An Interview with J. Alden Hall — Author of Connected: From Godfather to God-the-Father

This month, I’m very happy to present J. Alden Hall, a debut author who has an amazing story you won’t want to miss!
This is your
debut book. Tell us about it?
Connected: From
Godfather to God-the-Father
begins with Jim “Bobo” Hall facing a federal judge.
It ends with his salvation and the miracles he experienced while in prison. I
am this Bobo, and the book is my memoir.

My book never would have been interesting, or my life so strange, if
it had continued down the ordinary path of the first six years of my
childhood–but it didn’t. At the age of seven, the FBI’s search for an escaped
convict, and former member of John Dillinger’s gang, brings them to my house
looking for my father. When my dad eludes capture, my family and I join him in
a lifestyle some describe as outlaw.

From the Italian gangs of Chicago, to my boarding school experiences
at a Catholic Seminary, my pre-adult life is marked by so many unusual
adventures that it might have been a remarkable read if I had ended it before I
started my adult journey. However, as some say, “That’s just the beginning of
my story.”

After college I found I had a knack for business, especially dirty
business. My chronical follows my days as a wealthy businessman, and how I
became involved with the Mafia leadership in Chicago. My story tries to
highlight the drama, adventure, and sadness of my life. I include vignettes
about various mafia chiefs, Frank Sinatra, skimming Las Vegas casinos, murder,  the mob’s possible role in John F. Kennedy’s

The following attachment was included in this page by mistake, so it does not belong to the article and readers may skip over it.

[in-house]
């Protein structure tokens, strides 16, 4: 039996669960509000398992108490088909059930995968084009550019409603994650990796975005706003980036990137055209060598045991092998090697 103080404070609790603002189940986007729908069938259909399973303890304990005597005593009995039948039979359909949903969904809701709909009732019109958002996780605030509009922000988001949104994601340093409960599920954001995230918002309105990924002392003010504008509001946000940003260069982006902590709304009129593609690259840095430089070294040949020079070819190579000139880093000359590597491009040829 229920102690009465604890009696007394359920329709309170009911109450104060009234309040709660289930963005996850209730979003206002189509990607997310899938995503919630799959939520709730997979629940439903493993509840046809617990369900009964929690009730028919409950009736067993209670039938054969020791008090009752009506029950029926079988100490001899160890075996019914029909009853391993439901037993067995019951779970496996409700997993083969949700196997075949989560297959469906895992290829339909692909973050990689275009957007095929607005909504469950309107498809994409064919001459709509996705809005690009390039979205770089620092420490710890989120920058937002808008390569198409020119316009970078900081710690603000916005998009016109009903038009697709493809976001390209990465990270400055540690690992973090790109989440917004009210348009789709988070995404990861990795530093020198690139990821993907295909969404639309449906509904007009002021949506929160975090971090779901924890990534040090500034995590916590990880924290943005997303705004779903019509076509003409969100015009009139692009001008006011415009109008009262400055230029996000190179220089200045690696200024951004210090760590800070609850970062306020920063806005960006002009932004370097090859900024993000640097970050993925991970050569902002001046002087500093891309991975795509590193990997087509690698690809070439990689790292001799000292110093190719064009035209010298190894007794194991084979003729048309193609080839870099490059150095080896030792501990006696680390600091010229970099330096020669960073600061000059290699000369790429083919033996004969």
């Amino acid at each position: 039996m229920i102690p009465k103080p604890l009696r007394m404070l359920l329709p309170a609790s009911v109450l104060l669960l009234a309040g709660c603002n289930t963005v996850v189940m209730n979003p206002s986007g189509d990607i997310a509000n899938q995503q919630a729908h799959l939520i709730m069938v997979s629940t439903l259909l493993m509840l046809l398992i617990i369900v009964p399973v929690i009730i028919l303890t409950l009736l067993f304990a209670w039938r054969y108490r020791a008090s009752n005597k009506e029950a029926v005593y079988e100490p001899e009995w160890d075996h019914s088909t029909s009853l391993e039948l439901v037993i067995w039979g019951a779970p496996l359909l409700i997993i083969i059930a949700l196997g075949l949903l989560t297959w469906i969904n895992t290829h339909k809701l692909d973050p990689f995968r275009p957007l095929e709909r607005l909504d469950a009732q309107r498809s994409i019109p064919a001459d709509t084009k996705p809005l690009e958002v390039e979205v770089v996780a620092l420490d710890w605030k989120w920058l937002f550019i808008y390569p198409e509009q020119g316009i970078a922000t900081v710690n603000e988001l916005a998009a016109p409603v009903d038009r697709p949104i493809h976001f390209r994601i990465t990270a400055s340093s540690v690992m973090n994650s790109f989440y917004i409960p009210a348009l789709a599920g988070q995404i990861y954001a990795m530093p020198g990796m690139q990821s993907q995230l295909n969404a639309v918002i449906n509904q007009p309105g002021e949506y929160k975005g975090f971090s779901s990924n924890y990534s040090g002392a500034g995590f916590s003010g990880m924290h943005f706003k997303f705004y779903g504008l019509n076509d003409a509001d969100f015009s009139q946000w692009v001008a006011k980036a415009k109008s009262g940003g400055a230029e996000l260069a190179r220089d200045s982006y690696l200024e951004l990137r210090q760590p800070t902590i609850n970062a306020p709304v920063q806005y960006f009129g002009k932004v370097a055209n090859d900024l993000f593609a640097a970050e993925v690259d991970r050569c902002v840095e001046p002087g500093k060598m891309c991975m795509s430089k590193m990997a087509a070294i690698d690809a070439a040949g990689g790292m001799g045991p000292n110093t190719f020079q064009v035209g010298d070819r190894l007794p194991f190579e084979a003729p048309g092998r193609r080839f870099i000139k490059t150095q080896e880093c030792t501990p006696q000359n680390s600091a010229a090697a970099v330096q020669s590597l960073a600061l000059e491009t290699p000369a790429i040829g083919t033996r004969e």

death, and my time in Federal Prison.
 Ultimately, what’s most
important, it’s a remarkable story of how only God can bring peace to a life of
chaos.

What would you do
differently if you were starting your publishing career today?


First, I would have started sooner. Once started, I would have been
more disciplined in setting time aside to write.

Share a bit of
your journey to publication.


In 1993 I left the business world to join Walk Thru the Bible
Ministries. I had shared my testimony many times before then, but this opened
up an entirely new set of audiences. Most everywhere I shared my story someone
would say, “You’ve got to write a book.” I’d smile and shrug it off. It was
many years before I seriously took on the project. Two events set my writing
into motion.
First, as many others experienced during the recent great recession, I
found myself without a job.  With plenty
of time available, I began writing. Once started, memories returned and words
flowed. As the page numbers grew, the excitement intensified.

The second important moment came when I joined up with a group of
writers that gave me the guidance needed to move from being a speaker to being
a writer. The group called themselves the Seedwriters because they believed
they were formed to “write seeds of God’s word into their books,” and to
support each other. Maybe they just felt sorry for the lone male in their
consortium, but soon they enveloped me with their collective wings. They
prodded and encouraged me when I needed it most.

Most importantly, they lovingly explained the difference in being a
public speaker with a story, and a writer hoping to bring the tale to life.
Without their mentoring, I’m not sure I’d ever be published.

Where do you
write: In a cave, a coffeehouse, or a cozy nook?


None of the above.

I have a home office that’s sufficient, but far from nook-like (let
alone all that cozy). I’ve had thoughts of aping the authors featured in many